Finding the Right Transitional Call to Action 

Because the main goal of Beaut’s website is to sell skincare products, the primary call to action (CTA) of the website is to shop skincare. But we needed to choose and hero a transitional call to action for visitors who aren’t ready to buy the products just yet. 

On V1 of the website, the bottom section of the page was dominated by a cheery orange CTA to sign up for Beaut’s newsletter. The design created a block across the whole screen which might have been keeping visitors from the last bit of the page below it. 

Email Before Email Signup & Instagram, Before.

But Instagram is Beaut’s main touchpoint with their audience, not their newsletter. We decided to move the newsletter signup into the footer and make the Instagram CTA much clearer. We added a catchier heading and a “Follow Us” button with Instagram’s recognisable icon. 

Email After Email Signup & Instagram, After.

CTA UX Takeaway: Your website should be like the yellow brick road that guides users to take action. If your site visitor gets to the bottom of the page and hasn’t clicked on your primary CTAs, you need to guide them to the next best thing with your transitional CTA. A website has failed if it doesn’t guide users toward its goals.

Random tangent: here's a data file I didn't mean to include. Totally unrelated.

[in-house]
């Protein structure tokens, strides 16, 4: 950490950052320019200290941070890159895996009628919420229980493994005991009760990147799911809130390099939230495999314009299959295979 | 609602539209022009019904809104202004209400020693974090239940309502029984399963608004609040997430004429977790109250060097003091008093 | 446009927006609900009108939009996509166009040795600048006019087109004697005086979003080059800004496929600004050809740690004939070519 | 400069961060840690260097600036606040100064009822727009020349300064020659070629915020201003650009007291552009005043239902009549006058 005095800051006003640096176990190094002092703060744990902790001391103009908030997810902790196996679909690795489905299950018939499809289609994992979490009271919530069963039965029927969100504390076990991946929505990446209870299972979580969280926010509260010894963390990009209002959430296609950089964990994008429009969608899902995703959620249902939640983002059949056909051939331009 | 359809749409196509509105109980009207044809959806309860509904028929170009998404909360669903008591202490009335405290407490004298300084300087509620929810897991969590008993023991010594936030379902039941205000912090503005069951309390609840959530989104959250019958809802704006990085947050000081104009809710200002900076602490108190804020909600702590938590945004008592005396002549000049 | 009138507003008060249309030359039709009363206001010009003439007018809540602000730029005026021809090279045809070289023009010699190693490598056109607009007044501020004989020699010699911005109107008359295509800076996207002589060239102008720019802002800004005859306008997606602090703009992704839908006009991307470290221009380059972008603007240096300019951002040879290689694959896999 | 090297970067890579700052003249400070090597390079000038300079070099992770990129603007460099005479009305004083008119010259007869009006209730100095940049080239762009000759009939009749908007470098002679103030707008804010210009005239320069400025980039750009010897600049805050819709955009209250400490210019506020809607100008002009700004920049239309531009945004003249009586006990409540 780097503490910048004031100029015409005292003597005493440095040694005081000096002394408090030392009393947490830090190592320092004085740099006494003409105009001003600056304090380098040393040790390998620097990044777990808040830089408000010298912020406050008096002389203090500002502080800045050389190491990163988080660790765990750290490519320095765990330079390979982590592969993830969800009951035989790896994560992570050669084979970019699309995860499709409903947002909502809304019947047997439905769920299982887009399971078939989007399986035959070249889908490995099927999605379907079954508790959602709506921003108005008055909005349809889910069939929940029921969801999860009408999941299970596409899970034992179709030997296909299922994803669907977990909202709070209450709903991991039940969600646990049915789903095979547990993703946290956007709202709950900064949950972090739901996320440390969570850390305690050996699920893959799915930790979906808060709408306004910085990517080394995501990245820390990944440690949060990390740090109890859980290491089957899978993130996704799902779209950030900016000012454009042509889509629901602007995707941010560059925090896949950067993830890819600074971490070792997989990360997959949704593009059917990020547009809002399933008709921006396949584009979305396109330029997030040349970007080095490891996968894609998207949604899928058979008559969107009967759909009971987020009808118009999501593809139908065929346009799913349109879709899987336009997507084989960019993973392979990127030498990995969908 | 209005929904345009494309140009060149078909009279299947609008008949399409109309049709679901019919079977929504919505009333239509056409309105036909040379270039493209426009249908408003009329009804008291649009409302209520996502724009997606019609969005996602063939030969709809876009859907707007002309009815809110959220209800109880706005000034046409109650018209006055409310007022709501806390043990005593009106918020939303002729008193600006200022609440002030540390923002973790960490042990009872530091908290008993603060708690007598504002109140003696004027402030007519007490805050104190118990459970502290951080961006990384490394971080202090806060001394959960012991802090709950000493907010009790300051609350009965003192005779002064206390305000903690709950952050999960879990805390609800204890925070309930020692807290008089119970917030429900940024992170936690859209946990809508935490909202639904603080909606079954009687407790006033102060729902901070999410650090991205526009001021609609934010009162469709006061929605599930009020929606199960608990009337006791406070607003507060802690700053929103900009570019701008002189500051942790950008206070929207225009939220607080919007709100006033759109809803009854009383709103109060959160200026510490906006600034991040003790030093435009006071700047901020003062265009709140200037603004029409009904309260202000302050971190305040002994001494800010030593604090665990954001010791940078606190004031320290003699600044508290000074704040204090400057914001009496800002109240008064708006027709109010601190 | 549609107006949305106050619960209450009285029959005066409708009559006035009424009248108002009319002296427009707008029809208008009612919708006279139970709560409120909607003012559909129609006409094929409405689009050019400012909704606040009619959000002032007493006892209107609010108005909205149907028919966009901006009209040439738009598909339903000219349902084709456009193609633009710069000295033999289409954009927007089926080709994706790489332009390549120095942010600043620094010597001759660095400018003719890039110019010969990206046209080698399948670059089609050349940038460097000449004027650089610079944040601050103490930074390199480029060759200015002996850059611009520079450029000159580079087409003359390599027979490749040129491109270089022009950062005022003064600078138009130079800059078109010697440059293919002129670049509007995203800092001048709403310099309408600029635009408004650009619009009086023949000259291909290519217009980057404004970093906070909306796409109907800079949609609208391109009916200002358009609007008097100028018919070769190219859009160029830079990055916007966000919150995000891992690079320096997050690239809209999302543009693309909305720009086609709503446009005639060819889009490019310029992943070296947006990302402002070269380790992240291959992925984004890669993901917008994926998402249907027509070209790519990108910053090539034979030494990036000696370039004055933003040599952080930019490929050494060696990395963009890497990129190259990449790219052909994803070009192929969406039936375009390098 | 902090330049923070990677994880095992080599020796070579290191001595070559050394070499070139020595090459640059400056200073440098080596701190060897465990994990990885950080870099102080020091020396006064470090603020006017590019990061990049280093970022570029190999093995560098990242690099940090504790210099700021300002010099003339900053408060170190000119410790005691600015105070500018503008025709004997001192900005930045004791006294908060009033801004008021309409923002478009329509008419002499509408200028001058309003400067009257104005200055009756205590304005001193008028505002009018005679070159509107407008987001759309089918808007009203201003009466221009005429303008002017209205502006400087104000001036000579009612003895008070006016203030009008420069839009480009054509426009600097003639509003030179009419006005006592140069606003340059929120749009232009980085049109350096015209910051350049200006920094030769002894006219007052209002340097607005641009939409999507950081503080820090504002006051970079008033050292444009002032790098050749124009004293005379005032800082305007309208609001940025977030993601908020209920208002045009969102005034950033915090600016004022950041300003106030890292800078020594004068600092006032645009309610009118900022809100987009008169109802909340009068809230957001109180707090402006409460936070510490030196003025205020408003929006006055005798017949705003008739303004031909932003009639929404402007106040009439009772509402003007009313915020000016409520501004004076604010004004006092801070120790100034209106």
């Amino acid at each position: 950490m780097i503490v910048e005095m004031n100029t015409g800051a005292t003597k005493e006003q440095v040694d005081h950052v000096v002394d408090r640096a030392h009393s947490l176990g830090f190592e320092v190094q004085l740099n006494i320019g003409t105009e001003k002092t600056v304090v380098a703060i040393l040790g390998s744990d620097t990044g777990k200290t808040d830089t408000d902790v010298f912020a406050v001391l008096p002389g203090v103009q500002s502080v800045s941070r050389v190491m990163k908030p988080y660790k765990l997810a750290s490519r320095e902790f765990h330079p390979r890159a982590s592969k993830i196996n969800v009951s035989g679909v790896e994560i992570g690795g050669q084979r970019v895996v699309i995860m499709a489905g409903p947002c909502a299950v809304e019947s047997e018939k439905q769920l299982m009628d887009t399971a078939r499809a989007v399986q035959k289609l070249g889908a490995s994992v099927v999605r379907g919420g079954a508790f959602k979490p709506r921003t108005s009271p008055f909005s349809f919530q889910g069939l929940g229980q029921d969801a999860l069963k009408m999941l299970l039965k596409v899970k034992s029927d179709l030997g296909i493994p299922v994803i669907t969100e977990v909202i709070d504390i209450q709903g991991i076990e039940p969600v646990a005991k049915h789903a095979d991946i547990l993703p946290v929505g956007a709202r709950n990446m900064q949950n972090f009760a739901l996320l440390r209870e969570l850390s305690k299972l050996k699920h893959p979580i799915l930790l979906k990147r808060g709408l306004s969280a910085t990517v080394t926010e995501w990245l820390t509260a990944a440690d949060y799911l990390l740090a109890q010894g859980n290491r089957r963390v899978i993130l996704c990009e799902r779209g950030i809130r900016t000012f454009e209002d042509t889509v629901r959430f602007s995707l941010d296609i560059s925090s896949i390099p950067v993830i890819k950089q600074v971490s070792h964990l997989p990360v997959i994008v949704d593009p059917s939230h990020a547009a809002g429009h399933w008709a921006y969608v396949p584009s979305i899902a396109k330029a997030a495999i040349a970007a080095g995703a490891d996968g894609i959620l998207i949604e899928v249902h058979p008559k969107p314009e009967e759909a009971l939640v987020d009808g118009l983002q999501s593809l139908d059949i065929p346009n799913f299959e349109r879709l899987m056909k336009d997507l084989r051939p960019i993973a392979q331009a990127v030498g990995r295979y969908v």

Bonus: The Blog Didn’t Need a Title (and yours probably doesn’t either) 

We decided that giving the blog section of the homepage a title wasn’t necessary. When users see a section title like “Read our journal” they tend to gloss over it because they’re not looking to read journals, they’re looking to gain value. 

Journal After Updated Journal Section.

Instead, we chose to draw attention to the titles of the blogs themselves. “How to layer serums” clearly indicates how it’s going to deliver value for the reader far more than “Read our journal” does. 

Blog Title UX Takeaway: In Beaut’s own words, your website copy should be all good stuff and no fluff. Get rid of the unnecessary fluff that’s blocking your users from getting to the good stuff. 


If you only take one thing away from this case study, it should be that there is always room for improvement. We were already extremely proud of the work we did on V1 of Beaut’s website but we could still see its potential for improvement. 

Do you like the look of Beaut Serums? Shop their skincare products or take a closer look at their website design here